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WIPO Arbitration and Mediation Center
ADMINISTRATIVE PANEL DECISION
Vontobel Holding Ltd. v. Vontobell LLC
Case No. D2008-1559
1 The Parties
The Complainant is Vontobel Holding Ltd., of Zurich, Switzerland, represented by Wild Schnyder AG, of Switzerland.
The Respondent is Vontobell LLC, of Lagos, Nigeria, represented by Harry Harts Law Firm, of Nigeria.
2 The Domain Name and Registrar
The disputed domain name <vontobe1.com> is registered with Melbourne IT Ltd.
3 Procedural History
The Complaint was filed with the WIPO Arbitration and Mediation Center (the вЂњCenterвЂќ) on October 14, 2008. On October 14, 2008, the Center transmitted by email to Melbourne IT Ltd a request for registrar verification in connection with the domain name. On October 20, 2008, Melbourne IT Ltd transmitted by email to the Center its verification response confirming that the Respondent is listed as the registrant and providing the contact details. The Center verified that the Complaint satisfied the formal requirements of the Uniform Domain Name Dispute Resolution Policy (the вЂњPolicyвЂќ or вЂњUDRPвЂќ), the Rules for Uniform Domain Name Dispute Resolution Policy (the вЂњRulesвЂќ), and the WIPO Supplemental Rules for Uniform Domain Name Dispute Resolution Policy (the вЂњSupplemental RulesвЂќ).
In accordance with the Rules, paragraphs 2(a) and 4(a), the Center formally notified the Respondent of the Complaint, and the proceedings commenced on October 21, 2008. In accordance with the Rules, paragraph 5(a), the due date for Response was November 10, 2008. Respondent did not submit any response. Accordingly, the Center notified RespondentвЂ™s default on November 12, 2008.
The Center appointed Frederick M. Abbott as the sole panelist in this matter on November 18, 2008. The Panel finds that it was properly constituted. The Panel has submitted the Statement of Acceptance and Declaration of Impartiality and Independence, as required by the Center to ensure compliance with the Rules, paragraph 7.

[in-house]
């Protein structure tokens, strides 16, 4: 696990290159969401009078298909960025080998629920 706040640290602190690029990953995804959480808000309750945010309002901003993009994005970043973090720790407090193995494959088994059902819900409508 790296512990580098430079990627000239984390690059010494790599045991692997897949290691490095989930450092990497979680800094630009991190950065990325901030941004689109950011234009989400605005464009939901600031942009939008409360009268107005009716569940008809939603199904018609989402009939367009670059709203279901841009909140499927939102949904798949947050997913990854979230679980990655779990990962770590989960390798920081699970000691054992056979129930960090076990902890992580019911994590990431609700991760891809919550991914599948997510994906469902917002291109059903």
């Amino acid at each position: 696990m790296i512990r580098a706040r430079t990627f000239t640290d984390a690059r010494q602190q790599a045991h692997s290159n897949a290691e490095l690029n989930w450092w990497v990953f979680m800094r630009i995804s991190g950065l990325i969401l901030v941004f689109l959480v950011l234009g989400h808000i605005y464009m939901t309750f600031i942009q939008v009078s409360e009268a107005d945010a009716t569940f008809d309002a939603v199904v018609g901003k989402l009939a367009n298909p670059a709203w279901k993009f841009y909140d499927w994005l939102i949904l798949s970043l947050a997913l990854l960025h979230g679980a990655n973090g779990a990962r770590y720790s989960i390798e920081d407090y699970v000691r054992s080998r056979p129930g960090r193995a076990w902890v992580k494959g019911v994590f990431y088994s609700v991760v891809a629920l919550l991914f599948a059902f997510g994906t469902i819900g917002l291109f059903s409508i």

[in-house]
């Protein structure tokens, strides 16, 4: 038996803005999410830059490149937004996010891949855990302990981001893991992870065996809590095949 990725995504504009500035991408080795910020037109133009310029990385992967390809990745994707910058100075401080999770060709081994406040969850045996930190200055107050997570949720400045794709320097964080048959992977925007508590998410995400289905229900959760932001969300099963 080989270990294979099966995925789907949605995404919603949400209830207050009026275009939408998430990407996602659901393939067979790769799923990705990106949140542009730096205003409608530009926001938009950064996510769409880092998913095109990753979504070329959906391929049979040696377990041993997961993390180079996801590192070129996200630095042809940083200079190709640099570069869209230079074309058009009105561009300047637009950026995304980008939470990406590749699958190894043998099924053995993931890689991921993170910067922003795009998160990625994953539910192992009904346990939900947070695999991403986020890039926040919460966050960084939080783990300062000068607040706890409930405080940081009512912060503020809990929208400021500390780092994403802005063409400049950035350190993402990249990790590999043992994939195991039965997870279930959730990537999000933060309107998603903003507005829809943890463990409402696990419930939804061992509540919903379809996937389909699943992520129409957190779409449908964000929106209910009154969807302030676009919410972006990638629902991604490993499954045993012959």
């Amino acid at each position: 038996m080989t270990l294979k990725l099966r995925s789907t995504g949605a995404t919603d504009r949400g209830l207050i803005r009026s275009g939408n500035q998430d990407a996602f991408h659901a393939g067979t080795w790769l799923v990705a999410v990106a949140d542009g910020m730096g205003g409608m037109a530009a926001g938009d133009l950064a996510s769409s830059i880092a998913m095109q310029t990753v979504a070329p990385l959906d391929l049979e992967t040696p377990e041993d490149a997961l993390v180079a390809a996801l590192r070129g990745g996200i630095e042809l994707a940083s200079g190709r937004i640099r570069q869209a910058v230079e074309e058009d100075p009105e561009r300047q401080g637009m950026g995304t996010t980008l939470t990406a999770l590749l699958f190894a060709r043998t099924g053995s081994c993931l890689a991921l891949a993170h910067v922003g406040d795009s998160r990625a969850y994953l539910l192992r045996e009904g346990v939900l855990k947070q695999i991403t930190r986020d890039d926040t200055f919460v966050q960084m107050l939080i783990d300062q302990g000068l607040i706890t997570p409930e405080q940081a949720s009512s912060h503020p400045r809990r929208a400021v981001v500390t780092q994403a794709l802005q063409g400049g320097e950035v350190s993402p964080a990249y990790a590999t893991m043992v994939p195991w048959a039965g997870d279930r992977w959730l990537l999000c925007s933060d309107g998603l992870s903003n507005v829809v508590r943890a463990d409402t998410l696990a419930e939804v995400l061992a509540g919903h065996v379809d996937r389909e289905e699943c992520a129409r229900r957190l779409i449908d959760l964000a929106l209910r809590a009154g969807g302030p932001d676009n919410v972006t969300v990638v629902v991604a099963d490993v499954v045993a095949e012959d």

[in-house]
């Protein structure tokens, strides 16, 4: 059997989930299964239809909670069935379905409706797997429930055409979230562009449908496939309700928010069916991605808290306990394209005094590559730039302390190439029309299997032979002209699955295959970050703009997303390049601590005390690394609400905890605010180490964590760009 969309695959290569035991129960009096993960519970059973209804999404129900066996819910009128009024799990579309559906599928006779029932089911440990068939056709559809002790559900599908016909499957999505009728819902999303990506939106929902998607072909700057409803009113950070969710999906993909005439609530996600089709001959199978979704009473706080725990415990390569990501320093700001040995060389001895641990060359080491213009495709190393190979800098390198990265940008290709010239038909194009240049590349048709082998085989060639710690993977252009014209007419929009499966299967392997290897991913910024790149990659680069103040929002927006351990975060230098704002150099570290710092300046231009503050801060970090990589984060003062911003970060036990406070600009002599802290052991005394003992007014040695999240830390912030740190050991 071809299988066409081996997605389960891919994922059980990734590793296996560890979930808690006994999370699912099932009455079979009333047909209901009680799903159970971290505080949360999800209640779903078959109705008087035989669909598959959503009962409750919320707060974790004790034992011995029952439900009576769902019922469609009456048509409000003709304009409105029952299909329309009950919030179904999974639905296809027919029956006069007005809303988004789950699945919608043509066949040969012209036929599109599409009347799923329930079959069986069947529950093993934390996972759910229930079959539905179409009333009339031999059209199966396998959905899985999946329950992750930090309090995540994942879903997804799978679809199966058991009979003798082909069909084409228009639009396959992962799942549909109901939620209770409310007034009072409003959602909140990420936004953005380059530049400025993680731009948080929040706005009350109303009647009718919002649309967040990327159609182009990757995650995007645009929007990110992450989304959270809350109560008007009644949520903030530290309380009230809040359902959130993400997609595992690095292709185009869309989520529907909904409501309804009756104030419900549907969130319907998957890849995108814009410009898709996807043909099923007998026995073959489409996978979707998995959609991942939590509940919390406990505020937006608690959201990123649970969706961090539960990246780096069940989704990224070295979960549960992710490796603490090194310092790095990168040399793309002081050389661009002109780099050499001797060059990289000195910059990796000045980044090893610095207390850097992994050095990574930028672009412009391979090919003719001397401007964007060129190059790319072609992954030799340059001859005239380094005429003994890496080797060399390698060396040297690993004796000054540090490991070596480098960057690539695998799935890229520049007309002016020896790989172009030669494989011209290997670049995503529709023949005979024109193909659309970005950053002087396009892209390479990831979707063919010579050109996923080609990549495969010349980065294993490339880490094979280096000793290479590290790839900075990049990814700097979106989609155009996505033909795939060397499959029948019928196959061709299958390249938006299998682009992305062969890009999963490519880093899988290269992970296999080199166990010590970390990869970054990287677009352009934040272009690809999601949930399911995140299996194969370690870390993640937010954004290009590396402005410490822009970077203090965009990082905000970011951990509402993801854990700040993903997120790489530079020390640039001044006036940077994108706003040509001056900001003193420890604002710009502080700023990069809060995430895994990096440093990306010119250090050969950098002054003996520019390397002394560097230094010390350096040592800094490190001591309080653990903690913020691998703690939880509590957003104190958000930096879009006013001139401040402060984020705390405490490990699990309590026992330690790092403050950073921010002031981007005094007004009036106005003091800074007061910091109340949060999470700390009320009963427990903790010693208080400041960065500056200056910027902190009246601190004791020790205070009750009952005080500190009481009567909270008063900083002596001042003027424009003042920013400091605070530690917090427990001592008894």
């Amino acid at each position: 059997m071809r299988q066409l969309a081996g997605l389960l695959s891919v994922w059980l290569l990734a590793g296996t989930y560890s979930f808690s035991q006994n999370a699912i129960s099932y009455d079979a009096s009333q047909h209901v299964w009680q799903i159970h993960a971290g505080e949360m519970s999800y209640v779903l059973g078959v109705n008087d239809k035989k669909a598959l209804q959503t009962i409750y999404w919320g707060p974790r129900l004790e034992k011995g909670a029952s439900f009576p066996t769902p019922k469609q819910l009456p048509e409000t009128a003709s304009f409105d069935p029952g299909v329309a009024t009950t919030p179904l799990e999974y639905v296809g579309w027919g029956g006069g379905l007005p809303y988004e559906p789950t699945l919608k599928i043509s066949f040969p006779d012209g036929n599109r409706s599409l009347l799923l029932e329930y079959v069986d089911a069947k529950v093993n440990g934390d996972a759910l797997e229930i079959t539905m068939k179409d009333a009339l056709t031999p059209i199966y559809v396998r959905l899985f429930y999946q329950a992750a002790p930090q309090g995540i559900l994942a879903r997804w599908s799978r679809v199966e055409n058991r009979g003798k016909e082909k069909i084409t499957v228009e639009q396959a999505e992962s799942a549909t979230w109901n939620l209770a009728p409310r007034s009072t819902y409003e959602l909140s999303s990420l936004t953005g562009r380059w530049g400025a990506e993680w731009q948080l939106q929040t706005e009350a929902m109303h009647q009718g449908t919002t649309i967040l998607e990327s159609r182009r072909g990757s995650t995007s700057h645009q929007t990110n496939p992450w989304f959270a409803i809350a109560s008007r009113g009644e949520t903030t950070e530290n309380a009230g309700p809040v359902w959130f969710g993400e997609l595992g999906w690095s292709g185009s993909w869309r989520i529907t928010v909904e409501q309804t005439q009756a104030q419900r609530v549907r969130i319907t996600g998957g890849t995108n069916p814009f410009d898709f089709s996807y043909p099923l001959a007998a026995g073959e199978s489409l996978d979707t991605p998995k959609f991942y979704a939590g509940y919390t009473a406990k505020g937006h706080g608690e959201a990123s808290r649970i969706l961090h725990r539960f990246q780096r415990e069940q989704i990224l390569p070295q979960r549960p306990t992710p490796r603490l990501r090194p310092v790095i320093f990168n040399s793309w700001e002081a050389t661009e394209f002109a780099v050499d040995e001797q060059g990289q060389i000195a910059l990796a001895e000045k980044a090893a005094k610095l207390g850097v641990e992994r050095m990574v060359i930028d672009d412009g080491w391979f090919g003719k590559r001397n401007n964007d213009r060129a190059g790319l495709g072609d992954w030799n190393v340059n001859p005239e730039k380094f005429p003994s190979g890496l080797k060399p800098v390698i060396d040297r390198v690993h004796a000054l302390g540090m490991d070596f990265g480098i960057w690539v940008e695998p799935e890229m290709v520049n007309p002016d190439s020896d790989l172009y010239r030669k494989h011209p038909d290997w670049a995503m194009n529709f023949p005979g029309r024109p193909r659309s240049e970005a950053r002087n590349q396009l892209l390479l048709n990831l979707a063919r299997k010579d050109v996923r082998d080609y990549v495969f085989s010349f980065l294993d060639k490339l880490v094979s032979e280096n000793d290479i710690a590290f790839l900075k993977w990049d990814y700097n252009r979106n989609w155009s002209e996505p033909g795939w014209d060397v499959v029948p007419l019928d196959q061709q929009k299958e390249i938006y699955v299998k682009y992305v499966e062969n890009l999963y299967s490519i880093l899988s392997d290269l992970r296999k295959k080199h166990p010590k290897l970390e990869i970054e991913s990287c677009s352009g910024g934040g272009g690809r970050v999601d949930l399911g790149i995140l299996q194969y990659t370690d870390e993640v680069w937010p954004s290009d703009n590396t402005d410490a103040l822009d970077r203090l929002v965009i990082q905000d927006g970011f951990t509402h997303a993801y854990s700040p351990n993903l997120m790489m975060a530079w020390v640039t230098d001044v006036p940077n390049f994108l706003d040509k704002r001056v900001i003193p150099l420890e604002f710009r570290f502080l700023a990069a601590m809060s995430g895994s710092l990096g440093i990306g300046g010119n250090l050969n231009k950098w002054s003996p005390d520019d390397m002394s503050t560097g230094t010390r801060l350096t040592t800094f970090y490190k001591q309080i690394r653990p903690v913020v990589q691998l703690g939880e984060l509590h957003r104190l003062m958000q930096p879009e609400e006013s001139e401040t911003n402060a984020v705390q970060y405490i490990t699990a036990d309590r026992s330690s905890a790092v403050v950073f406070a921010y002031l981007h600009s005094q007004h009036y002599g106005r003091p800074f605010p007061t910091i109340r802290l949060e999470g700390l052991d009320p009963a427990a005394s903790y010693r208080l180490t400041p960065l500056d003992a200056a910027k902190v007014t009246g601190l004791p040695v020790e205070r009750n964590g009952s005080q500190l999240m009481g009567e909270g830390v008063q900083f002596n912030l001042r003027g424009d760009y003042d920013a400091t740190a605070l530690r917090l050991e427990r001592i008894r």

On October 20, 2008, subsequent to ComplainantвЂ™s filing of the Complaint, Respondent (through its counsel) transmitted to the Center by email a query whether Complainant, in exchange for transfer of the disputed domain name, would be willing to compensate Respondent for expenses alleged to be associated with the disputed domain name. That correspondence was transmitted by the Center to the Panel as part of the file in this matter. By email dated November 25, 2008, Complainant (through its counsel) transmitted by e-mail to the Center copies of e-mail correspondence subsequently exchanged between Complainant and Respondent. This includes an email from Respondent to Complainant dated November 9, 2008 setting forth the terms for transfer offered by Respondent. The Panel accepts the correspondence transmitted by Complainant on November 25, 2008, as evidence in this proceeding because it (a) is the direct result of correspondence initiated by Respondent in connection with this proceeding and (b) could not have been provided by Complainant when it filed its Complaint.
On December 1, 2008, the Center received and forwarded to the Panel an email communication from RespondentвЂ™s counsel who advised that he was representing the Respondent, and that Respondent had decided to settle this matter for USD 900. RespondentвЂ™s counsel said that Complainant was refusing to communicate. The Panel notes that Complainant was neither under an obligation to correspond with RespondentвЂ™s counsel nor to pursue this offer of settlement.
4 Factual Background
Complainant is the owner of registrations for the trademark and service mark VONTOBEL in a substantial number of countries. Complainant has provided evidence of ownership of registrations through furnishing of copies of certificates of registration and/or computer printouts from trademark authorities evidencing subsisting registrations (Complaint, Exhibit 6). These include registration at the Swiss Federal Institute of Intellectual Property, registration number 406720, dated July 22, 1993 in International Classes (ICs) 9, 16, 36 and 38, covering, inter alia, banking and finance services; at the United States Patent and Trademark Office, registration number 2,261,778, dated July 20, 1999, in ICs 16 and 36, covering, inter alia, investment consulting services, and; registrations through the Madrid Agreement and Protocol designating approximately 35 countries, with registration date of November 12, 1993 (based upon the aforesaid Swiss registration), publication number 1993/12 LMi (Feb. 22, 1994), in ICs 9, 16, 35, 36, 38 and 41.
Complainant is active internationally in the field of finance and banking, with operations in a substantial number of countries. Complainant uses the VONTOBEL mark to promote its products and services. It maintains an active commercial Internet website at вЂњwww.vontobel.comвЂќ (in German and English versions).
According to the RegistrarвЂ™s verification report, Respondent is registrant of the disputed domain name, <vontobe1.com>. According to a Melbourne IT WHOIS database report submitted by Complainant, the record of the disputed domain name was created on August 22, 2008.
The disputed domain name resolves to a webpage stating вЂњThis domain is a registered site of vontobe1 LLCвЂќ. There is no evidence on the record of this proceeding of more active use by Respondent of the disputed domain name.